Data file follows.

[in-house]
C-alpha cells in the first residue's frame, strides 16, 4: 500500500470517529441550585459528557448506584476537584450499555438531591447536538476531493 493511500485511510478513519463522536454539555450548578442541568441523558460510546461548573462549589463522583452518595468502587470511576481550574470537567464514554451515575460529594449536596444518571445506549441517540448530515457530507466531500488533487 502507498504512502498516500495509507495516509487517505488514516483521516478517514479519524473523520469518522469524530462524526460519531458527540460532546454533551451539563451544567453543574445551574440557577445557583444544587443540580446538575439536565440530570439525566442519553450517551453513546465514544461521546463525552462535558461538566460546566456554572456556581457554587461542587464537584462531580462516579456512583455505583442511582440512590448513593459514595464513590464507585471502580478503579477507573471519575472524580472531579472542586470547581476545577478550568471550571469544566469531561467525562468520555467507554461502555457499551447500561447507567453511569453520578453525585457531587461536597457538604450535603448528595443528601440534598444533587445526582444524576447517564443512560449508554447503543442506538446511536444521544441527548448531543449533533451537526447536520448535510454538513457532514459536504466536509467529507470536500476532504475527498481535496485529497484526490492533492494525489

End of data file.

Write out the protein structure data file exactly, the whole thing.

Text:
[in-house]
C-alpha cells in the first residue's frame, strides 16, 4: 500500500470517529441550585459528557448506584476537584450499555438531591447536538476531493 493511500485511510478513519463522536454539555450548578442541568441523558460510546461548573462549589463522583452518595468502587470511576481550574470537567464514554451515575460529594449536596444518571445506549441517540448530515457530507466531500488533487 502507498504512502498516500495509507495516509487517505488514516483521516478517514479519524473523520469518522469524530462524526460519531458527540460532546454533551451539563451544567453543574445551574440557577445557583444544587443540580446538575439536565440530570439525566442519553450517551453513546465514544461521546463525552462535558461538566460546566456554572456556581457554587461542587464537584462531580462516579456512583455505583442511582440512590448513593459514595464513590464507585471502580478503579477507573471519575472524580472531579472542586470547581476545577478550568471550571469544566469531561467525562468520555467507554461502555457499551447500561447507567453511569453520578453525585457531587461536597457538604450535603448528595443528601440534598444533587445526582444524576447517564443512560449508554447503543442506538446511536444521544441527548448531543449533533451537526447536520448535510454538513457532514459536504466536509467529507470536500476532504475527498481535496485529497484526490492533492494525489